People v. Argibay

Decision Date15 June 1978
Parties, 379 N.E.2d 191 The PEOPLE of the State of New York, Respondent, v. Anthony ARGIBAY, Appellant. The PEOPLE of the State of New York, Respondent, v. Anthony DI GUISEPPE, Appellant.
CourtNew York Court of Appeals Court of Appeals

Irving Cohen, New York City, for Anthony Argibay, appellant.

Eugene G. Lamb, Garden City, for Anthony Di Guiseppe, appellant.

Robert M. Morgenthau, Dist. Atty. (Henry Steinglass, Robert M. Pitler and David I. Pincus, of counsel), for respondent.



Defendants Anthony Argibay and Anthony Di Guiseppe appeal from affirmances by the Appellate Division, one Justice dissenting, of their convictions after jury trial of criminal sale of a controlled substance in the second degree (Penal Law, § 220.41).

The principal issue on Argibay's appeal is whether, in a case involving sale of narcotics, the jury must be charged on agency when the evidence demonstrates that defendant's involvement in the transaction was, at least, that of a middleman or broker. As to Di Guiseppe, who received an agency charge, the issue tendered is whether the charge was correct in precluding the agency defense where defendant received any financial gain in the transaction; that issue is obviated by a failure to object to the charge at trial. Another issue, common to both appeals, is whether the trial court erred in failing to declare a mistrial after learning that a juror had, during the trial, said to counsel for Argibay "I hate you". The court had offered to conduct a Voir dire examination of the juror, an offer declined by defense counsel.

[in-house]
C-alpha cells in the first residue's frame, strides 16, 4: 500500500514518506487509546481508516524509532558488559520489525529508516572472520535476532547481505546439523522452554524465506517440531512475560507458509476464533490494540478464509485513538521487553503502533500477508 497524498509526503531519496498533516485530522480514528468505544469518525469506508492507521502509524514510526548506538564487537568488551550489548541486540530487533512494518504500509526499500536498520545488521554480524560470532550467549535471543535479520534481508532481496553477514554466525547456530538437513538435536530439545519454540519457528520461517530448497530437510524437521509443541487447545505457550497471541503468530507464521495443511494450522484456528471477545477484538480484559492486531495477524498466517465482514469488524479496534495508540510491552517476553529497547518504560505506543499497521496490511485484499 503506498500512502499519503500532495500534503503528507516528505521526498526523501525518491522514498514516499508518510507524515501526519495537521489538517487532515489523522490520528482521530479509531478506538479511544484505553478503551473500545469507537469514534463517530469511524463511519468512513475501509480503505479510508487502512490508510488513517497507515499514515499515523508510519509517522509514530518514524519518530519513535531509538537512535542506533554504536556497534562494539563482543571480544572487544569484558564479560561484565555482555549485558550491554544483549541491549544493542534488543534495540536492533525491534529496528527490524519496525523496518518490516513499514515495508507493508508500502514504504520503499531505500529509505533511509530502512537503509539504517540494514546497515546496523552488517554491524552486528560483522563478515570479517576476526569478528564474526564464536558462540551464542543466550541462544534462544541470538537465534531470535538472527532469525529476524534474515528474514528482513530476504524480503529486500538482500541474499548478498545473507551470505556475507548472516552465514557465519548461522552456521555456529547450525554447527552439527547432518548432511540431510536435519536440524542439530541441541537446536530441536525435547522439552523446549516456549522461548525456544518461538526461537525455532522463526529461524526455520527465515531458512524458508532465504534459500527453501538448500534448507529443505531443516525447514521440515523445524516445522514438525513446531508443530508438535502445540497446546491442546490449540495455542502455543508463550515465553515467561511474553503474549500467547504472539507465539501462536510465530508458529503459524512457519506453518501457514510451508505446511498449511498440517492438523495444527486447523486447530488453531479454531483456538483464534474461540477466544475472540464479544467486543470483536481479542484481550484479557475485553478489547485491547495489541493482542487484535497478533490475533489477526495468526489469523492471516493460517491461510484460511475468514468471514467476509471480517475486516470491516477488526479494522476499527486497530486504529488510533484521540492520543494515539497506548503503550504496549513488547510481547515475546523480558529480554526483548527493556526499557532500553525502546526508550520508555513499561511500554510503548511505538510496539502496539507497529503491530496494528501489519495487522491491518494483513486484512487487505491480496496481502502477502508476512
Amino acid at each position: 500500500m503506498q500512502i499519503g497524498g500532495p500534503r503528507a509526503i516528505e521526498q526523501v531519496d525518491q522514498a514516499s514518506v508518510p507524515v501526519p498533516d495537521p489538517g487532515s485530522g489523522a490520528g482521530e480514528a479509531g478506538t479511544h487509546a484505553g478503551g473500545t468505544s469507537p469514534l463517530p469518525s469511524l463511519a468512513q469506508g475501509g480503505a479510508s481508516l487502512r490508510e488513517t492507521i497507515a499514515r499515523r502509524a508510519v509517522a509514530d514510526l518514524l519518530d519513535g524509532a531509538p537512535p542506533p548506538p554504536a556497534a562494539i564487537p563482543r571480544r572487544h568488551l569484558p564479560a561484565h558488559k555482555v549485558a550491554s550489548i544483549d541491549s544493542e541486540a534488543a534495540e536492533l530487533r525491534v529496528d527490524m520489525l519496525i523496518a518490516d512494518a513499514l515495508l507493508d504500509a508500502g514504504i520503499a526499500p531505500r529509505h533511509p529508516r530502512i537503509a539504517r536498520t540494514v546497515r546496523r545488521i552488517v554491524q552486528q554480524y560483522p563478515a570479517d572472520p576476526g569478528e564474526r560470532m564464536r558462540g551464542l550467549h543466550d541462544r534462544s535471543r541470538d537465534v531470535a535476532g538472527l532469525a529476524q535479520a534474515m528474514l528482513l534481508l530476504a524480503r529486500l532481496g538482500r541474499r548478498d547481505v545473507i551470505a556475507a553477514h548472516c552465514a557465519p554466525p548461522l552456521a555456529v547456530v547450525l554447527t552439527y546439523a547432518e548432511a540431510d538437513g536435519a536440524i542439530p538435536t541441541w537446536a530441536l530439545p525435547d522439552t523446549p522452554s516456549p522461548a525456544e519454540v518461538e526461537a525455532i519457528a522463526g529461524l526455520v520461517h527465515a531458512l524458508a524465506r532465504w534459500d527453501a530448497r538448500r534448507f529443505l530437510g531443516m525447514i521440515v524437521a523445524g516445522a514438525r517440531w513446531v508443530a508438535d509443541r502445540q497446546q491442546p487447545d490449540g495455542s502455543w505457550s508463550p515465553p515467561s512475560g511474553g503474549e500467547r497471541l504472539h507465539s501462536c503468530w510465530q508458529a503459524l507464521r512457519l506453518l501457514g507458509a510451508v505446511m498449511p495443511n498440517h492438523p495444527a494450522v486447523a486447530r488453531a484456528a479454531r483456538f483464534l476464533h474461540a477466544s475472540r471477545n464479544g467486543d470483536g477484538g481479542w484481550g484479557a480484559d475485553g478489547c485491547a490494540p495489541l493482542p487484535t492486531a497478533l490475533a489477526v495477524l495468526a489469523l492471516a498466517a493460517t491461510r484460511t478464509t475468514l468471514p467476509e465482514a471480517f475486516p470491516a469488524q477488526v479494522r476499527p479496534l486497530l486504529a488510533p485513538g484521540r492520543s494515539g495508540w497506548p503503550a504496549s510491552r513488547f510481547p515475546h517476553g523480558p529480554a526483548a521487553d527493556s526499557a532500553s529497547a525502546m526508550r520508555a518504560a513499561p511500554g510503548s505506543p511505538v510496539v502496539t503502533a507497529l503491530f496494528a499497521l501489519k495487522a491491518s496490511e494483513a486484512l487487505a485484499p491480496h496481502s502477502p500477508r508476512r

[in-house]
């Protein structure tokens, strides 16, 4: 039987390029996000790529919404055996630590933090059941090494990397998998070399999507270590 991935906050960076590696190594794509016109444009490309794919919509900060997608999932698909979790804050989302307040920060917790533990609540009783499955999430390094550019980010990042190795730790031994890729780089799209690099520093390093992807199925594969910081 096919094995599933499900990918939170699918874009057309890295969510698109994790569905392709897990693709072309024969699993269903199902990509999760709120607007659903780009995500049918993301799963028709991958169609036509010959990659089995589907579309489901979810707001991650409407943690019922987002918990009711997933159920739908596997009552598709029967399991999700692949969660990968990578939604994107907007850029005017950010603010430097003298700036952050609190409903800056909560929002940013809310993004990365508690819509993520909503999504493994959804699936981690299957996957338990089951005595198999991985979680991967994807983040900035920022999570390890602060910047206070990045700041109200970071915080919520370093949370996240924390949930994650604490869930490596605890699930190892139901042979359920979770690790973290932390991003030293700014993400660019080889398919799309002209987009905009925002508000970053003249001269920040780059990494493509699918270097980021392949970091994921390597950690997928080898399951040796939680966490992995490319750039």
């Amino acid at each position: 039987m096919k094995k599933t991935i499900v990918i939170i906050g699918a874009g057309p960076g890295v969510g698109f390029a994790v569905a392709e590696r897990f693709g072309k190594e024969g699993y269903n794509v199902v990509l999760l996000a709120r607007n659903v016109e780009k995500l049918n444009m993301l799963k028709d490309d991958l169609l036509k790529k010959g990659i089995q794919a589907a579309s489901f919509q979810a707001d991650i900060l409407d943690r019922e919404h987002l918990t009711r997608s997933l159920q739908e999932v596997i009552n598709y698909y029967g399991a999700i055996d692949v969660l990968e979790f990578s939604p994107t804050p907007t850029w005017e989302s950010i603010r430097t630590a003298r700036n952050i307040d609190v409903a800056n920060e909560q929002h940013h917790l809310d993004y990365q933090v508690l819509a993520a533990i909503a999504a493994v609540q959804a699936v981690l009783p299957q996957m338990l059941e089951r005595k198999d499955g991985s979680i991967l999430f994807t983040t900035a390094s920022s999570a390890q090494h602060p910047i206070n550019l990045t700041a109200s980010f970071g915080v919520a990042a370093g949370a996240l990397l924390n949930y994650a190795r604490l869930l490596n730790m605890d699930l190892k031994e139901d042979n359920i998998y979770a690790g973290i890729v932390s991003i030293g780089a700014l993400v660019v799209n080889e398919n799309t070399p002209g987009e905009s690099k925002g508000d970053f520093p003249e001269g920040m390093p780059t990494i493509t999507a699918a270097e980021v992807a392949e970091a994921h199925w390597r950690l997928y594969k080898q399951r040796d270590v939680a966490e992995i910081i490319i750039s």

The orders of the Appellate Division should be affirmed. No charge on agency is required, or appropriate, when the testimony essential to the verdict in favor of the People leads to the inevitable conclusion that defendant was not merely accommodating the buyer, but was acting, if not as a principal seller, then at the very least as a middleman or a broker for his supplier. Hence, the court properly declined an agency charge as to Argibay. As to Di Guiseppe, the agency charge was erroneous, but the error was not preserved by objection at trial. While failure to take action on defense counsel's report of juror misconduct would have been error, defendants were not entitled, automatically, to a mistrial. The trial court acted appropriately in offering to conduct a Voir dire examination, and defense counsel's refusal of the offer worked a waiver of any error.

Several other issues, raised and briefed by the defendants, have been considered and rejected.

The drug transaction in this case was initiated, according to police testimony, by a telephone call from Joseph Di Guiseppe, brother of appellant Anthony Di Guiseppe, to undercover Officer Sievers, on June 6, 1975. Preparations were made for a purchase of one ounce of cocaine that day. Sievers and undercover Officer Siebert were introduced to Anthony Di Guiseppe, and the officers were taken to the home of the "connection". The transaction was aborted, however, with the officers waiting in their automobile in front of the connection's home until 1:00 a. m., never having met the connection or entered his apartment. Joseph Di Guiseppe had driven away from the scene, and Anthony Di Guiseppe had not emerged from the connection's building by the time the agents decided to leave.